Entrepreneurship Education Breaks Out of B-School

For years, lectures and programs on entrepreneurship in American campuses were confined to its business schools—but times have changed and entrepreneurship education is fully in the mainstream. A couple of recent white papers from the Ewing Marion Kauffman Foundation demonstrate how these programs now reach students in disciplines across the curriculum, teaching them how to become innovative problem solvers, whether or not they ever start a business.

The first paper “Entrepreneurship Education Comes of Age on Campus” is a qualitative report on a gathering of educators from 16 institutions with notable entrepreneurship education programs – including some who participated in the Kauffman Campuses Initiative, which encouraged interdisciplinary entrepreneurship education programs – to discuss common practices and challenges.

“We’ve learned that students across a range of disciplines can benefit from entrepreneurial course offerings,” said Wendy Torrance, director of Entrepreneurship at the Kauffman Foundation. “Entrepreneurship education teaches students how to identify and solve problems, and it provides the knowledge and skills needed to create new ventures.”

So what can a school do to create a campus culture that fosters effective entrepreneurship education?

  • Democratize ownership. This strategy allows schools and departments to “adopt, define and own concepts of entrepreneurship and programs themselves.”
  • Blend funding. This allows for university general funds and money raised from other sources to be combined.
  • Ensure the support of deans. A critical element of the entrepreneurial education program’s success at Rice University, for example, has been participation from the deans of engineering, science and business, along with the Vice Provost for Research and Technology Transfer.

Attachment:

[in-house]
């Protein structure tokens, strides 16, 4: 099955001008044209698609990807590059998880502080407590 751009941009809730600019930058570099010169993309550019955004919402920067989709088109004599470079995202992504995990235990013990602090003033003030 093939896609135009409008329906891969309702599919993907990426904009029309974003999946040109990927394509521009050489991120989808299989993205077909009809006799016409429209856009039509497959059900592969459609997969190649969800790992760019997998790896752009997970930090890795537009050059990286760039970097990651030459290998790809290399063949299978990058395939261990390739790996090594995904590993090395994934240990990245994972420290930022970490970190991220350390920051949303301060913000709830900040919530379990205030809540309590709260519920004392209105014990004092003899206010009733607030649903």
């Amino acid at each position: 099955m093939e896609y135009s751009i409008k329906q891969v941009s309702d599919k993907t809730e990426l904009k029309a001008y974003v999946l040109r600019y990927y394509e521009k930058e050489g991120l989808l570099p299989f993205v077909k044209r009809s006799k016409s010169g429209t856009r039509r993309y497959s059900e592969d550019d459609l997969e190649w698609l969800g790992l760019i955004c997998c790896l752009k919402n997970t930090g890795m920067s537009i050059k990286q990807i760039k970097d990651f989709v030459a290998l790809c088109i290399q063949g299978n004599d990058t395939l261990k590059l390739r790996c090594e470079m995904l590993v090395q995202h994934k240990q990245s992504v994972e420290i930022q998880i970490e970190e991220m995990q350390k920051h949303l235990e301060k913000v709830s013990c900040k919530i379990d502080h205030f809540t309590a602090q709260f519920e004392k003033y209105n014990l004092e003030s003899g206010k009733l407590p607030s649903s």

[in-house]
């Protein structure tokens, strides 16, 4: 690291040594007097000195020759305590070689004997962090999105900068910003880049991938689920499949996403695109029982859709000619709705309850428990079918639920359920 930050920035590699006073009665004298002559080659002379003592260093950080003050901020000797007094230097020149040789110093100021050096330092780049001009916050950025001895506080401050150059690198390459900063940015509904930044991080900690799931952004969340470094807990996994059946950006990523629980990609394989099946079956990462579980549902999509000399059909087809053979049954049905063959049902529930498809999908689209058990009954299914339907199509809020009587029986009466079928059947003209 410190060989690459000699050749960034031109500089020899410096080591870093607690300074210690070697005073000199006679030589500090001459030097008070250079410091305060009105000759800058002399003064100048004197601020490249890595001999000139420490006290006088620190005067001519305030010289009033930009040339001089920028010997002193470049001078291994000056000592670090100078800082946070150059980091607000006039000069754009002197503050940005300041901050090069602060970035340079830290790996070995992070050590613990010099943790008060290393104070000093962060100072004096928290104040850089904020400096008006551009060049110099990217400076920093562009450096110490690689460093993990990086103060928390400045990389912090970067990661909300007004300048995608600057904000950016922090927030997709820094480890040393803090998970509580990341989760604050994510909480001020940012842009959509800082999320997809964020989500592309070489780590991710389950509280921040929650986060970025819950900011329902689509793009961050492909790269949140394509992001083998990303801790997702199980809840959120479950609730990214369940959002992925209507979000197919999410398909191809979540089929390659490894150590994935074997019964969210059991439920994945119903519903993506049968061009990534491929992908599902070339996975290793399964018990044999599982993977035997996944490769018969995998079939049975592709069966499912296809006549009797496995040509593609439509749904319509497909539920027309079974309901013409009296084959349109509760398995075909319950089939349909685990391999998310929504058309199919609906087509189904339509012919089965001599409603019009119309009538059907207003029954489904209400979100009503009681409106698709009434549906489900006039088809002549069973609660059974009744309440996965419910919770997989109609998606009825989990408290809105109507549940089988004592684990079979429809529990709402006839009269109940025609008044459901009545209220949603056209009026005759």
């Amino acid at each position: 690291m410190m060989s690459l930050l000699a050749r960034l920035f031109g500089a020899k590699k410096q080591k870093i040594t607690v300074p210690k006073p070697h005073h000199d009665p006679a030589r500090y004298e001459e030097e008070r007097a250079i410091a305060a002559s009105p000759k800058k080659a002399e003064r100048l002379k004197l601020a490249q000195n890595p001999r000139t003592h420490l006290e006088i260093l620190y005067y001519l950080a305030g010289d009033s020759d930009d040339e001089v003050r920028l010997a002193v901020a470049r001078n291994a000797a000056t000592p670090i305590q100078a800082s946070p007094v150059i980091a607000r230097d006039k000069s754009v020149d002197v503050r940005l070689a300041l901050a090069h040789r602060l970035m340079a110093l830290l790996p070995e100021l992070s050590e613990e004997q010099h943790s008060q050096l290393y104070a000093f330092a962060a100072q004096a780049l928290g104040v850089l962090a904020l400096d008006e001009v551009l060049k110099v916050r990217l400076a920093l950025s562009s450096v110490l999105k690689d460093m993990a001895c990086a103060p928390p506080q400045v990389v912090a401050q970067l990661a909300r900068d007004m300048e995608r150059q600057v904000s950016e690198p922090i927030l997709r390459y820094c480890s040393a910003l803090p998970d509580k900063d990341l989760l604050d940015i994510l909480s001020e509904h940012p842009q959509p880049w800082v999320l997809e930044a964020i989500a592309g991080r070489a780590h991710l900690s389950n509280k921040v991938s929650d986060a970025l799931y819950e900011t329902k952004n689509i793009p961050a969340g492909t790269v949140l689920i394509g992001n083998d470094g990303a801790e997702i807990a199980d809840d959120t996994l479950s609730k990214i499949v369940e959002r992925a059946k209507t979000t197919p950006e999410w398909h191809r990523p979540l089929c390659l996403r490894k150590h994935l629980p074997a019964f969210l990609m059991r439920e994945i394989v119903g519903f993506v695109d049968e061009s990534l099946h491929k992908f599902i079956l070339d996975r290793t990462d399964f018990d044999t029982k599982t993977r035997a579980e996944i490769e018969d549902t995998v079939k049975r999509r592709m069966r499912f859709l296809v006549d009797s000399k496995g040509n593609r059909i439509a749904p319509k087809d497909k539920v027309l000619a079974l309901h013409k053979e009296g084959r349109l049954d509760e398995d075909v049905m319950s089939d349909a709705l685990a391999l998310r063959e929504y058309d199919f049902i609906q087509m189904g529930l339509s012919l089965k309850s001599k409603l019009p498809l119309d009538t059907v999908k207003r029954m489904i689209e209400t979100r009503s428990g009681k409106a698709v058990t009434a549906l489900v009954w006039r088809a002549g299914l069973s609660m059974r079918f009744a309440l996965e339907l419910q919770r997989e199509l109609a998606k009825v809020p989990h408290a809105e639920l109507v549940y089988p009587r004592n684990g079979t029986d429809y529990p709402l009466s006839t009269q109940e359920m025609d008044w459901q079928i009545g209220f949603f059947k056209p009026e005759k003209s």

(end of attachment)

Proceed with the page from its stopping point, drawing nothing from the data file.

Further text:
• Cultivate university champions. Support from the top is crucial, and “the evangelism of a university president gives a program more clout within the university and more credibility outside,” the paper said.
  • Talk it up. Universities must raise entrepreneurship programs’ visibility. As one educator put it, “Talk about it again and again, everywhere.”
  • Combat stereotypes of entrepreneurship. Universities must show what entrepreneurship means in various contexts and discuss it in terms such as innovation and independence, which might appeal to students in a range of disciplines.

The second white paper, “Entrepreneurial Campuses: Action, Impact, and Lessons Learned from the Kauffman Campus Initiative,” assesses the activity and lessons shared by the educators and leaders on Kauffman Campuses and other entrepreneurial schools around the country. The now-concluded program brought entrepreneurship courses and co-curricular activities to students of all academic disciplines—not just those in business school—to help them apply entrepreneurial problem-solving skills, innovative thinking and value creation to their particular fields.

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